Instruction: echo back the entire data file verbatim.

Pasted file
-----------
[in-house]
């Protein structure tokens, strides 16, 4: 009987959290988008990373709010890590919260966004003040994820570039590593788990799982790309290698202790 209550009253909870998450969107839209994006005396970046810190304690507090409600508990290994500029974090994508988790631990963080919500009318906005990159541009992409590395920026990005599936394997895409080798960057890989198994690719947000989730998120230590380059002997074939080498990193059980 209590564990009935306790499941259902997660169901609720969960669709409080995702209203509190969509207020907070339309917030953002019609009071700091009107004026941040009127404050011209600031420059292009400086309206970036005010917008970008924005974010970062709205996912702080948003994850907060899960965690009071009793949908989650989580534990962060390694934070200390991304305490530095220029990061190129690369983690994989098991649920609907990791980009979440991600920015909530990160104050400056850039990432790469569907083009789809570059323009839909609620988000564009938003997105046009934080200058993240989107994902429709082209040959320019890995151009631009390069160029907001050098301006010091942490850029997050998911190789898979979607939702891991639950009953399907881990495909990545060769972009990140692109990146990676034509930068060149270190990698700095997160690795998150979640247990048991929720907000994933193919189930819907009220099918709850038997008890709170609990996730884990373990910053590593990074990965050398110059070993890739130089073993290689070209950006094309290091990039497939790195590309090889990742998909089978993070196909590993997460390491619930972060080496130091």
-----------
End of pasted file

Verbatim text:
[in-house]
């Protein structure tokens, strides 16, 4: 009987959290988008990373709010890590919260966004003040994820570039590593788990799982790309290698202790 209550009253909870998450969107839209994006005396970046810190304690507090409600508990290994500029974090994508988790631990963080919500009318906005990159541009992409590395920026990005599936394997895409080798960057890989198994690719947000989730998120230590380059002997074939080498990193059980 209590564990009935306790499941259902997660169901609720969960669709409080995702209203509190969509207020907070339309917030953002019609009071700091009107004026941040009127404050011209600031420059292009400086309206970036005010917008970008924005974010970062709205996912702080948003994850907060899960965690009071009793949908989650989580534990962060390694934070200390991304305490530095220029990061190129690369983690994989098991649920609907990791980009979440991600920015909530990160104050400056850039990432790469569907083009789809570059323009839909609620988000564009938003997105046009934080200058993240989107994902429709082209040959320019890995151009631009390069160029907001050098301006010091942490850029997050998911190789898979979607939702891991639950009953399907881990495909990545060769972009990140692109990146990676034509930068060149270190990698700095997160690795998150979640247990048991929720907000994933193919189930819907009220099918709850038997008890709170609990996730884990373990910053590593990074990965050398110059070993890739130089073993290689070209950006094309290091990039497939790195590309090889990742998909089978993070196909590993997460390491619930972060080496130091």